And then there are boundaries. Violette has a problem with them. The author allows the three main men in her life (Philippe, Julien, and Sacha) to ignore the fact that Violette said “no” about something (e.g., going to a wedding, eating dinner) and insist that Violette do what they are telling her to do, which she does. No reason is given for this, no wider lesson to be drawn, except that there is the 50-Shades/Hollywood ethos creeping in again—women secretly love to be dominated, and if the man is forceful enough, the pretty little thing will acquiesce.
Sometimes the writing is good. And sometimes it is awful, and it’s not due to the translator’s error. Consider this gem as Philippe is thinking about his daughter’s death: “Leonine’s death had been bad for his navel. The navel his mother had taught him to contemplate, no matter what. ‘Don’t think of others, think of yourself.’”
Or this, when Violette is with her newest lover, the enigmatic Julien (Sacha is the caretaker of the cemetery who handed his job over to Violette):
“I have the feeling that Sasha’s not far away. That he’s just given Julien directions for planting little shoots of me in my every vital organ.”
What is this metaphor trying to convey? The imagery is ugly, it brings to mind some insane, sadistic surgeon doing a plant-human hybrid experiment. And it’s creepy that Sacha (who is gay) is so mentally present for Violette during an intimate encounter with Julien.
What is the meaning of this novel? What is the central theme that unifies all the narratives? Why tell this story instead of another? I can’t answer these questions.
Last point. There is a meta-theme of this novel that I find disturbing: Intact families produce worse human beings than dysfunctional families.
Violette’s husband Philippe is a thoroughly unlikeable character, not just because he is a serial cheater, but because he is amoral, cruel, and psychopathic. He is also the only character who has married parents that don’t seem to be cheating on each other. The lesson? All the main good-guy characters (Violette, Julien, Sacha, Genevieve) have either no families or dysfunctional families. In case that’s not enough to give intact families a bad reputation, Philippe’s parents are thoroughly unlikeable, achieved through a studious one-dimensional portrayal. Philippe’s mother is the stereotypical rich-witch who dotes on her narcisstic son, while the father is the hen-pecked wimp (and the one who is unintentionally responsible for Leonine’s death). Given how many other characters had the opportunity to give their POV, Philippe’s parents weren’t given this chance. There is no depth or nuance for either parent – just straight cardboard cliché—which is a shame because some depth in these two could’ve made the story more interesting.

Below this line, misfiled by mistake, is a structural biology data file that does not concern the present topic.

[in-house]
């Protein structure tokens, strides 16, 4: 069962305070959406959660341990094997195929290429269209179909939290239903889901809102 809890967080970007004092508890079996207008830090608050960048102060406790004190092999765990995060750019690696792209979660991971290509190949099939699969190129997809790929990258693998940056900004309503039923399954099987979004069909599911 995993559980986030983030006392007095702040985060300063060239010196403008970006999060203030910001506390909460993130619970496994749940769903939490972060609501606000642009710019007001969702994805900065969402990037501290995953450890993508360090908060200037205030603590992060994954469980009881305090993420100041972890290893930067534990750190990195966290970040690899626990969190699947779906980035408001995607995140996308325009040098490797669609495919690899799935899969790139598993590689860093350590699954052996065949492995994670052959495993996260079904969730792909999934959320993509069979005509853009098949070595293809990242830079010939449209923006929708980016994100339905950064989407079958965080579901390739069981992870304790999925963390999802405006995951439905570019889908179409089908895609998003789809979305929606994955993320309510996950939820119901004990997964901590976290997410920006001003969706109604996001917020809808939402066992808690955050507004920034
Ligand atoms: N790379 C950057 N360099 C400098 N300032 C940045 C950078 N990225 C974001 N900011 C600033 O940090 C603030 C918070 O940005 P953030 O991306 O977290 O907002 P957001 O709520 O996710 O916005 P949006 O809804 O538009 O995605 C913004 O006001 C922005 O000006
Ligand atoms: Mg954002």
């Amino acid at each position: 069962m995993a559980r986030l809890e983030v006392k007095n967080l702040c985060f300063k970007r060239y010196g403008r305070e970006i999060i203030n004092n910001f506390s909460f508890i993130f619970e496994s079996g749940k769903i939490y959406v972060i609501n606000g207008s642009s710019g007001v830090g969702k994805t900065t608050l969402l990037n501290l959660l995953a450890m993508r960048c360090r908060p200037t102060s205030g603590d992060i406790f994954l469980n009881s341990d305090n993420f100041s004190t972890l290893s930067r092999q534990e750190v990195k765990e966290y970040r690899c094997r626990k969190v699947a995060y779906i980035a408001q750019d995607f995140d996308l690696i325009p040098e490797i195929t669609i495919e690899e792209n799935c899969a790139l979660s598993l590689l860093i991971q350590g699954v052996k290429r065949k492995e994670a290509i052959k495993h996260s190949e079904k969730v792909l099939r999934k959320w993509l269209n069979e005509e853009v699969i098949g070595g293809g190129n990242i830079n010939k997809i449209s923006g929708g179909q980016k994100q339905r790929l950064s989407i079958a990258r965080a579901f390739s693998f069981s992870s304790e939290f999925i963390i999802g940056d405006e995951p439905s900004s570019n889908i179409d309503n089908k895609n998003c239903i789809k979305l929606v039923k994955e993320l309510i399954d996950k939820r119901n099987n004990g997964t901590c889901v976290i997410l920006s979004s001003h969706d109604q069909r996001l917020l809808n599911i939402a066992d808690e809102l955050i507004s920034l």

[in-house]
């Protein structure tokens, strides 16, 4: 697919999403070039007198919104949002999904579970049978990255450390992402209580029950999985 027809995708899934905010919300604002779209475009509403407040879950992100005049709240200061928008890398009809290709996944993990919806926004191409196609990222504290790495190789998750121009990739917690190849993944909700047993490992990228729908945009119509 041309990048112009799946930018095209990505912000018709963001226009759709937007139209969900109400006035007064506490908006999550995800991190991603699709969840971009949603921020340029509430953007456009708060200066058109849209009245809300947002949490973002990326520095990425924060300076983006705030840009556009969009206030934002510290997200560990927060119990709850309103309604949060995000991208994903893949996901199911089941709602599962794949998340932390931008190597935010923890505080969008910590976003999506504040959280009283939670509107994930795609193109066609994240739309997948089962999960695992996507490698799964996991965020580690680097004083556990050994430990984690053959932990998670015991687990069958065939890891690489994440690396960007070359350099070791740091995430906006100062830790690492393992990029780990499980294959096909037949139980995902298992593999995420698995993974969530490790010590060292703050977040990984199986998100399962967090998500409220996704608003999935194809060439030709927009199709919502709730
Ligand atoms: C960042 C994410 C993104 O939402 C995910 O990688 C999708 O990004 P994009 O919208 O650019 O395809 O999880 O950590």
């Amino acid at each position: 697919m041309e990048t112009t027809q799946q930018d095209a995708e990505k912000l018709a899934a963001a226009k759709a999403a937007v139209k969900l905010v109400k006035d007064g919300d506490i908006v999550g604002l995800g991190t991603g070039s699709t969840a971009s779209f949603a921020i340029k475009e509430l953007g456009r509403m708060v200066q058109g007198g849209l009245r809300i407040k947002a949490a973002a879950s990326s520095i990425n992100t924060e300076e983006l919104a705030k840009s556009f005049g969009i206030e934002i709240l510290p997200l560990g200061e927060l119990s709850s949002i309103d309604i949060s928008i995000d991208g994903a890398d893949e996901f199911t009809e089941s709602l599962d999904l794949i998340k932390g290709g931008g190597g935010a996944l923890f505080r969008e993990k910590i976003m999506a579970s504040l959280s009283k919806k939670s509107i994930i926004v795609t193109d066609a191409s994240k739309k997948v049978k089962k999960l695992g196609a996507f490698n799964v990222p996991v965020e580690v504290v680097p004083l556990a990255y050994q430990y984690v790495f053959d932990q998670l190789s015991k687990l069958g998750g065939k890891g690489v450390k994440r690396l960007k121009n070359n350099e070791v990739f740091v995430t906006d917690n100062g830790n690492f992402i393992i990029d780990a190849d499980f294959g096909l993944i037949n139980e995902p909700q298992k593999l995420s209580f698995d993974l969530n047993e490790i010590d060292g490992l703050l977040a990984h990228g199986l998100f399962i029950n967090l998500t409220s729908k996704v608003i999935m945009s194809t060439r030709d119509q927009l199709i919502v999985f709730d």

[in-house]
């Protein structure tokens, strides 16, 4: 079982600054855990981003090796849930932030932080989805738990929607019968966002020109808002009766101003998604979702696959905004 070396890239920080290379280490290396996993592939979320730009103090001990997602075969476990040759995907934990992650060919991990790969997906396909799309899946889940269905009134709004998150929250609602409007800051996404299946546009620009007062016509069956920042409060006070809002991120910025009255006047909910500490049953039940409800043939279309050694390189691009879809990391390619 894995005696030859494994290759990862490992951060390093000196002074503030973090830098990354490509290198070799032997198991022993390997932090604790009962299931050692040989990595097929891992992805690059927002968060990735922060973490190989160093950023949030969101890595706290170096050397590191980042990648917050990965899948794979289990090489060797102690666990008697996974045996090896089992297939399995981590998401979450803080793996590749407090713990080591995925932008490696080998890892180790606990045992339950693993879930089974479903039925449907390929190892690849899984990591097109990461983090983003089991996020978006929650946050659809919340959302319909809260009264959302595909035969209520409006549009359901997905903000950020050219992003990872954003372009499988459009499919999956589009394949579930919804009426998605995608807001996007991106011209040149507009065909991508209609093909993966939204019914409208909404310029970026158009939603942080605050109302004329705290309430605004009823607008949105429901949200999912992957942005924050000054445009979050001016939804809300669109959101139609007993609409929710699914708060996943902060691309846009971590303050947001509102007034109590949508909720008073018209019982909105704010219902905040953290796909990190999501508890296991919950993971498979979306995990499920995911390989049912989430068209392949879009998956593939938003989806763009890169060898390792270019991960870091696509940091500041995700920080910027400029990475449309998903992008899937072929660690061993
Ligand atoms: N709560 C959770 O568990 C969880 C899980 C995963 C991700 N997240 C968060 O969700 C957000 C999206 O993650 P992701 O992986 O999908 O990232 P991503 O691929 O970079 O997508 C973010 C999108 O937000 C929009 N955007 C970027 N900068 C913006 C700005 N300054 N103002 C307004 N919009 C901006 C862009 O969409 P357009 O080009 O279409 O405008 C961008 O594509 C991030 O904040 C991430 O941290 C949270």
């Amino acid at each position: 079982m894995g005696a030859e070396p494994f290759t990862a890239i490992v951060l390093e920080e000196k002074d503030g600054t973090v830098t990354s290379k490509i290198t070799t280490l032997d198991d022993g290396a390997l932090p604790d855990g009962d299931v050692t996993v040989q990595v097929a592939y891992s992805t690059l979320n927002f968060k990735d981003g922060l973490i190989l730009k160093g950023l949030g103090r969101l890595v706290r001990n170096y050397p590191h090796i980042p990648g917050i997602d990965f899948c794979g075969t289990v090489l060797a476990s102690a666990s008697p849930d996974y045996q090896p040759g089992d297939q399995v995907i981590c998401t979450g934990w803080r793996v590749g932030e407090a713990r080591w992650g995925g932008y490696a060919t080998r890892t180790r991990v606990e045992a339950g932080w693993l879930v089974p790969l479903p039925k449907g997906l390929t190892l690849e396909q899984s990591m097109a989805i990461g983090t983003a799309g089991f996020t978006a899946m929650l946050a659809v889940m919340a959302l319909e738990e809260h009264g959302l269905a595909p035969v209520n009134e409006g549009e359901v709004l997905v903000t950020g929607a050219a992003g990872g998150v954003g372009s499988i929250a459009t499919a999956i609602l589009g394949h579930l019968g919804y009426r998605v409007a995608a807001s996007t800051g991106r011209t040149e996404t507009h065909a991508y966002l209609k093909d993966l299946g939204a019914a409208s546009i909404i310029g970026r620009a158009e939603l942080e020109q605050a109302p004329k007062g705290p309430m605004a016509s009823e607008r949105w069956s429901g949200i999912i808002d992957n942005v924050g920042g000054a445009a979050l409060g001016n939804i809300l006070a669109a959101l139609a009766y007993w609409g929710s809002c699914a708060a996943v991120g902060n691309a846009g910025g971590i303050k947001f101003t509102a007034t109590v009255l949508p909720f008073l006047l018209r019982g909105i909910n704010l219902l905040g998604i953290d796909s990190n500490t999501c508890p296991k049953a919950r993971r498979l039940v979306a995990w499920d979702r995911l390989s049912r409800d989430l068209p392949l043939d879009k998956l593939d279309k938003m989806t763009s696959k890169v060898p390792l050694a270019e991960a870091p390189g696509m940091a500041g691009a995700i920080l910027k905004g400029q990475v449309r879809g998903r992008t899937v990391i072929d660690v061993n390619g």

That’s my take. Go ahead and read this novel if you want to be in that world. Just be sure you’re well-fortified for the 94-chapter journey by feeding yourself artificially-colored breakfast-cereals, highly-refined breads and chips, and long-shelf-life cheese-product spreads. The outlets that are telling you that all these foods are highly nutritious, are the same outlets giving this novel glowing 5-star reviews and telling you how marvelously written it is. Judge for yourself.